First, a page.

April 16, 2014

Branstad asks new DAS chief to calculate actual savings in state construction contracts

Governor Terry Branstad says his new Department of Administrative Services director should review state construction projects completed in the past two years, to determine if changes implemented by the previous director actually yielded savings for taxpayers.

“I think I’d be very interested in having Janet Phipps, the new director, do a review and give us an update as to how much savings this has been for the taxpayers,” Branstad says.

The previous director, fired by Branstad last week after the department’s confidential “hush money” settlements came to light, got rid of the team that oversaw state construction projects and hired six private companies to oversee those projects.  The agency reported the changes brought savings, but the savings were estimated on a formula rather than going through contracts to decide if there were actual savings.

“I think the more information we can get, I think the more we’ll see the benefit of making these changes,” Branstad says. “I’m very interested in getting all the information that we can and I’m very proud of the fact that we made changes to do things differently and do them more efficiently and not just see that the contracts went to these big union companies in Illinois.”

Iowa contractors complained in the fall of 2010 when a Chicago-based company that had submitted the lowest bid was awarded the contract to build the new state prison in Fort Madison.  Branstad made it a campaign issue in his 2010 race against Governor Chet Culver.

AUDIO of Branstad’s weekly news conference, 27:00

Iowa Supreme Court: coaches without teaching licenses not subject to sexual exploitation law

The Iowa Supreme Court has thrown out the conviction of a former Davis County Community School District coach who had sex with a student because he was not a license teacher.

Patrick Nicoletto was an assistant girls’ basketball coach from 2007 to 2009. He had a sexual relationship with a member of the Davis County varsity team that started when she was 16. A jury convicted him of sexual exploitation by a school employee and he was given a five-year prison sentence. Nicoletto had a coaching authorization, but worked nights at a local manufacturing company and was not a licensed teacher.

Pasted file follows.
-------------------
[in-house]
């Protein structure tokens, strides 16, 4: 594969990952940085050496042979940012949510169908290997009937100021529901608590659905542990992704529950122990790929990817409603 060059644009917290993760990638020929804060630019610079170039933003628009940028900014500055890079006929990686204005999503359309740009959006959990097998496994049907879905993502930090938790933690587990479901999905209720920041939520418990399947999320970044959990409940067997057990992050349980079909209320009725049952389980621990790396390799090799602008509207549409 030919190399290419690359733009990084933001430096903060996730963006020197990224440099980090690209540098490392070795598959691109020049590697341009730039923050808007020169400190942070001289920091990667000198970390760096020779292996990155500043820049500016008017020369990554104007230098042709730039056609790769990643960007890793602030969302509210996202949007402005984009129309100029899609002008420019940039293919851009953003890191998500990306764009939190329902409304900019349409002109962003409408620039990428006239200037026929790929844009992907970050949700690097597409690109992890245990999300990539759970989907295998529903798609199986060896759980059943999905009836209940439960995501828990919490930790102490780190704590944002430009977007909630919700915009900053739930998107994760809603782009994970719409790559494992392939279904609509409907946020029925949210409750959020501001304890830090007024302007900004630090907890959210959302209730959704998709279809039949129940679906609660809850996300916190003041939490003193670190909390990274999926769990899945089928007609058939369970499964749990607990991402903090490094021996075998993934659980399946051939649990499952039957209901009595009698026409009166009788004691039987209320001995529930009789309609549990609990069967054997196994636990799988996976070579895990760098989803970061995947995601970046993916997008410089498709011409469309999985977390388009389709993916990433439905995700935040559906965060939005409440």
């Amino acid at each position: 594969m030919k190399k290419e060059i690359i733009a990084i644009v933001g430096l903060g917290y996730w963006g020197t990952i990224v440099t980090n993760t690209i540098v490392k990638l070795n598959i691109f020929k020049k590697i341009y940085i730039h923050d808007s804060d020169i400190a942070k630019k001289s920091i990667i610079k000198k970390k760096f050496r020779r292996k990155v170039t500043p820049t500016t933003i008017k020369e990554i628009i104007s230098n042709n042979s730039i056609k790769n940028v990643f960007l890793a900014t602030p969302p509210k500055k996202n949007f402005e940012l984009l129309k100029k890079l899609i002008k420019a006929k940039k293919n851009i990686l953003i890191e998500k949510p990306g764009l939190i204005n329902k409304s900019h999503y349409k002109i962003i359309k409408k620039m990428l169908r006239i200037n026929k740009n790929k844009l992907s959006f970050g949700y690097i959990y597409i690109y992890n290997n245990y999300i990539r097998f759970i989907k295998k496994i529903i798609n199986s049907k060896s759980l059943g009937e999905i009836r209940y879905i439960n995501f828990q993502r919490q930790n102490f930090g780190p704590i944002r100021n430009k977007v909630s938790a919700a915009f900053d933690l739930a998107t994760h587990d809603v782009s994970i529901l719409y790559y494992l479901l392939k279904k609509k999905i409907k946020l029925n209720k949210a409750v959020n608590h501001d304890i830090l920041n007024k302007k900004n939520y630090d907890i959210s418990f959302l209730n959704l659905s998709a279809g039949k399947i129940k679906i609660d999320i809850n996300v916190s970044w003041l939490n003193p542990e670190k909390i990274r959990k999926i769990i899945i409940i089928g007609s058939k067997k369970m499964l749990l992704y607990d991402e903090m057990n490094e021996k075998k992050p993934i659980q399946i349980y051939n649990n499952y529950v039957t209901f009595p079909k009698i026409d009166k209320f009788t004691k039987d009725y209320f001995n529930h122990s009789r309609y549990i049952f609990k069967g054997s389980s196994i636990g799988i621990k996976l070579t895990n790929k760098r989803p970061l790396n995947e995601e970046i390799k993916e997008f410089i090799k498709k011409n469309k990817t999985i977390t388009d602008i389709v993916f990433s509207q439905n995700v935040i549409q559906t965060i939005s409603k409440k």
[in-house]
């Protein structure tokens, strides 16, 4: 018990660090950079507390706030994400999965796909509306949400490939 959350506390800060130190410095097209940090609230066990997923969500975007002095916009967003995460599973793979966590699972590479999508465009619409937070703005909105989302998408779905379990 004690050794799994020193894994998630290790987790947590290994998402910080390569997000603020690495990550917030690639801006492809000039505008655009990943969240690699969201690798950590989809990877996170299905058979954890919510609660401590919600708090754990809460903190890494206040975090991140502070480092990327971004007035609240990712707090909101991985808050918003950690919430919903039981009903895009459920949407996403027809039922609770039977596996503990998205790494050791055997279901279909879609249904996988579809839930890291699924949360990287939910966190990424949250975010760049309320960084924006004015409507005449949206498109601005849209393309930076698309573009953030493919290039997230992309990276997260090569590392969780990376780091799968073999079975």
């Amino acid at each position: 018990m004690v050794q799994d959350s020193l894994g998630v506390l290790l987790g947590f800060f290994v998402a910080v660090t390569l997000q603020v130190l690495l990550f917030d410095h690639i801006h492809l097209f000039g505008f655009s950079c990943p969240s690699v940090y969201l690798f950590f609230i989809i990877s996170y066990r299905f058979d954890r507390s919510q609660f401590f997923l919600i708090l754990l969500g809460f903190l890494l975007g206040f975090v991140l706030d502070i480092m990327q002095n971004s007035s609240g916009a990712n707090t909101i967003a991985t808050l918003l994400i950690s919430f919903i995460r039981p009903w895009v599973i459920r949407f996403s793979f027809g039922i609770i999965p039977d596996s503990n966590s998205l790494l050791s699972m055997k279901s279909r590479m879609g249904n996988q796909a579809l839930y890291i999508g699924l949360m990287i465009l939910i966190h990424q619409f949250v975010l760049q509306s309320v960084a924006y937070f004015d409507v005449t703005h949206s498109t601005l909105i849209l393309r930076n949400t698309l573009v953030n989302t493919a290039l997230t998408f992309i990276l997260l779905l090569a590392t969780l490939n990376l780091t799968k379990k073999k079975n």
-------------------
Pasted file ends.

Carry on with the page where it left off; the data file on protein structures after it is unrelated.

Nicolletto appealed his conviction, saying he was required to complete certain courses to obtain the coaching authorization, but argued the fact that the courses can be completed in as little as two weekends undermines any suggestion that a coach holding only a coaching authorization is a licensed professional.

The Iowa Supreme Court ruled in his favor, saying a coach who holds a teaching or other professional license is clearly subject to the sexual exploitation law — but someone holding only a coaching authorization without a professional license is not. They reversed Nicoletto’s conviction.

Justice Thomas Waterman wrote a dissent to the ruling, saying the  “hypertechnical interpretation” opens a gaping loophole in the law that was enacted to protect students from sexual exploitation by adults at their school.  Justice Edward Mansfield also signed on to Waterman’s dissent.

See the full ruling here: Nicoletto ruling PDF

Group targets ‘Evangelical and faithful Catholic’ voters in November (AUDIO)

Ralph Reed

Ralph Reed

A co-founder of the Christian Coalition says he hopes to recruit hundreds of opinion leaders in Iowa neighborhoods and churches to encourage Christian conservatives in Iowa to vote this November.

Ralph Reed leads the national Faith and Freedom Coalition and he spoke this week at an Iowa Faith and Freedom Coalition event in Waukee. “Our job is to be faithful, it’s to be workers,” Reed told the crowd gathered at the Point of Grace church. “It’s to go into the harvest.”

Reed is targeting states with competitive races for U.S. Senate seats and that includes Iowa.

“What we have to do is we have to find every single person who believes in Biblical principles and values and we need to make sure they’re registered to vote and they’re educated on where the candidates stand,” Reed said. “We don’t necessarily need to tell them how to vote. We just need to educate them on where the candidates stand and they will know how to vote.”

Reed pegged the cost of his organization’s Iowa effort at half a million dollars.

“We are going to have a church coordinator in every key Evangelical church in this state and we’re going to have a precinct captain in every key precinct in this state and every one of those precinct captains and church coordinators is going to be making sure that they’re talking to the voters, the members of their church and the voters in their neighborhood, because that’s all a precinct is, and make sure they get voter guides and information,” Reed said.